Former LPGA pros using experience to lead alma mater San Jose State to NCAA regionals

San Jose State

Former LPGA pros using experience to lead alma mater San Jose State to NCAA regionals

College

Former LPGA pros using experience to lead alma mater San Jose State to NCAA regionals

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Pat Hurst used to shag her own balls on the baseball field, football field, soccer field – whatever field was available at San Jose State. If she wanted to work on her chipping, her coach had to put in a call. If she wanted to hit balls after dark – mats only.

Boy do the players nowadays have it good.

The newish 15-acre Spartan Golf Complex features two practice putting greens, a strategic short game area, a lighted driving range – with grass.

“If your game doesn’t improve,” said Hurst, “then you’re not one that is going to improve.”

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San Jose State’s rich golf history includes the likes of Juli Inkster, who won 17 times in college, Janice Moodie (11), Tracy Hanson (10), Pat Hurst (8), Patty Sheehan (5) and Dana Lofland (4).

Current players will recognize that last player by her married name, Dana Dormann. Last June Dormann was elevated to head coach of her alma mater after 13-plus seasons as an associate coach to husband John, who retired.

Dormann hired Hurst, her former SJSU teammate, as her assistant. On Monday the two former LPGA pros will lead the eighth-seeded Spartans in Round 1 of the NCAA Cle Elum Regional at Tumble Creek Club in Washington. The top six teams advance to the NCAA Championship in Fayetteville, Ark.

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There’s nothing these players can face that Hurst and Dormann together haven’t already experienced. Whether it’s competing for and winning an NCAA title (both team and individual), an LPGA major or a Solheim Cup. They have eight LPGA titles between them.

“The fun part about it is,” said Hurst, “is being able to tell them how it feels because you’ve been there.”

Dormann recently won a qualifier herself, advancing to the U.S. Senior Women’s Open for a second consecutive year. The only catch: the NCAA Championship and Senior Women’s Open overlap.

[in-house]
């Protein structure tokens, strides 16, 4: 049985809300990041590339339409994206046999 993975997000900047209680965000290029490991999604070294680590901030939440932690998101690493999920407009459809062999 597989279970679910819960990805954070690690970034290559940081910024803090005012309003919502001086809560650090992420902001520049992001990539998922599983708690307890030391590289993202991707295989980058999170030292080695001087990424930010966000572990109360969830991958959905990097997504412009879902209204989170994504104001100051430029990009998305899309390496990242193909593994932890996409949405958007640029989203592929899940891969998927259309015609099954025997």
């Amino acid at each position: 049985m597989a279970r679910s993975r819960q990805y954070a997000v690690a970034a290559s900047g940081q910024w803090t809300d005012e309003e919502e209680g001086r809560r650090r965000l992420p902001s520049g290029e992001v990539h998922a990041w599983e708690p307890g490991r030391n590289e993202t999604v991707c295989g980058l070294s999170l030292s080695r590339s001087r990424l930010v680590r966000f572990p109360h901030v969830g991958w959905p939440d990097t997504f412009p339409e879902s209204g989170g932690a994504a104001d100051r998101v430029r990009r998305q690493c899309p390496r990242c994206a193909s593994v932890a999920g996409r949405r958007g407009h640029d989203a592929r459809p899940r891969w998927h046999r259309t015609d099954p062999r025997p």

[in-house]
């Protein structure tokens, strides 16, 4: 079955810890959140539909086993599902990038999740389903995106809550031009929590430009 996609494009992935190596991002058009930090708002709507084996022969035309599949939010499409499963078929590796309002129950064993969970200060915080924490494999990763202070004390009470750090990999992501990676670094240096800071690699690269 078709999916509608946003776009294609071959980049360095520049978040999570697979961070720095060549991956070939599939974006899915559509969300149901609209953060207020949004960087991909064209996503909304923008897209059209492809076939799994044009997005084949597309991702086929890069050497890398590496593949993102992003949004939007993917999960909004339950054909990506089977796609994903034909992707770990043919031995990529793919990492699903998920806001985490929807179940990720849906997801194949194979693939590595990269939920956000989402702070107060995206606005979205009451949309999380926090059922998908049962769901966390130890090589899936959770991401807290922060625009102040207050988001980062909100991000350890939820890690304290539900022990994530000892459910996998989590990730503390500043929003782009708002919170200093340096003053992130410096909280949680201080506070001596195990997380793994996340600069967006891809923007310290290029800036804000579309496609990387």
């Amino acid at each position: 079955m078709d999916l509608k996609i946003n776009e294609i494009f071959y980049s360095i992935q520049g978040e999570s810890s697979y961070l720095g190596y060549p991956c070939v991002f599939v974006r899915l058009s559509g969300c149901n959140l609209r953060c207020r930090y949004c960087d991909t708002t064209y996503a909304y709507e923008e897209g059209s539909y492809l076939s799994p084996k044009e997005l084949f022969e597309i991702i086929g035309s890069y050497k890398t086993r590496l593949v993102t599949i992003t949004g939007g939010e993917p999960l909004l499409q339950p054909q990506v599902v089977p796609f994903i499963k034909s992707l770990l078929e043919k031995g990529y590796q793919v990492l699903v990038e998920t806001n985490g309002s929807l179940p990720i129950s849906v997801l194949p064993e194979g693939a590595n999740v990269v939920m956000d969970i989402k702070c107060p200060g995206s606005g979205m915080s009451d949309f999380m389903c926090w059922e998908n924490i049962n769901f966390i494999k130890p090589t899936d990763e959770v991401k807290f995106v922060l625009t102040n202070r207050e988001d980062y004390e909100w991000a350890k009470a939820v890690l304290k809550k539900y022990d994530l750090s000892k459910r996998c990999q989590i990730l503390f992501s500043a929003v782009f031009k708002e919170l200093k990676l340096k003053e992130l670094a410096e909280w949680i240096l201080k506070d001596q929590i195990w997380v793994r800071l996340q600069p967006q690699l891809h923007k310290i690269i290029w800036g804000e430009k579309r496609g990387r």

Let’s just say this is one time Dormann wouldn’t mind skipping a USGA championship.

“I bleed blue and gold,” she said.

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In probably the most interesting walked-a-mile-in-your-shoes twist, two players on Dormann’s team arrived on campus at age 16. Dormann can relate, having done the same in 1984.

“I definitely feel younger,” said Natasha Andrea Oon, “but I don’t feel like a baby.”

The Malaysian player celebrated her 17th birthday by opening with a 67 in her first collegiate round. Oon went on to win the Minnesota Invitational, the first of two titles in her freshman year.

Abegail Arevalo also arrived at San Jose State from the Philippines after graduating high school at age 15. John Dormann discovered both players at the IMG Academy Junior World Championship, an event Dana won in 1985.

“Even my teammates thought I was too young,” said Arevalo. “The whole athletics (department) thought I was too young. They were kind of skeptical of me, but I kind of proved them wrong.”

San Jose State’s Abegail Arevalo and Pat Hurst (Photo: Anh Dao)

Arevalo, who has eight top 10s this season, has taken Oon under her wing this year and the pair couldn’t be closer, with each taking 2,020 strokes over the course of 28 rounds.

Their 72.14 scoring average helped lead San Jose State to a 27th ranking by Golfweek.

Dormann read about Loyola-Chicago’s “Wall of Culture” during their 2018 NCAA Final Four run. Inspired, she put up a banner with her program’s new motto: “Strong women come from here.” There are other phrases on the wall too, interspersed among the program’s accomplishments.

San Jose State’s “Strong women come from here” sign. (Photo: San Jose State)

Winning used to be at the forefront of Dormann’s coaching style. Now she views winning as a byproduct of a bigger goal.

“It’s life lessons first,” said Hurst, “and then golf second.”

The Spartans have won three NCAA team titles (1987, 1989, 1992). Dormann, this season’s Mountain West Conference Coach of the Year, was on the 1987 team and Hurst was there in ’89, taking the individual title as well.

Dormann’s favorite memory from the NCAA Championship was when a teammate’s shot took a favorable bounce off the leg of legendary Arizona State coach Linda Vollstedt.

“Sometimes you have to wait until the bounce goes your way,” said Dormann.

Hurst has applied some of what she has learned during her time as assistant captain to Juli Inkster at the last two Solheim Cups. The San Jose State team sees Inkster on Thursdays when they play her home club, Los Altos Golf and Country Club.

Inkster made the Solheim Cup about hard work and grit. But she also made it about fun. Dormann and Hurst want that for San Jose State too.

“I just feel like I wanted to learn from those who have experienced it all,” said Arevalo.

She came to the right place.

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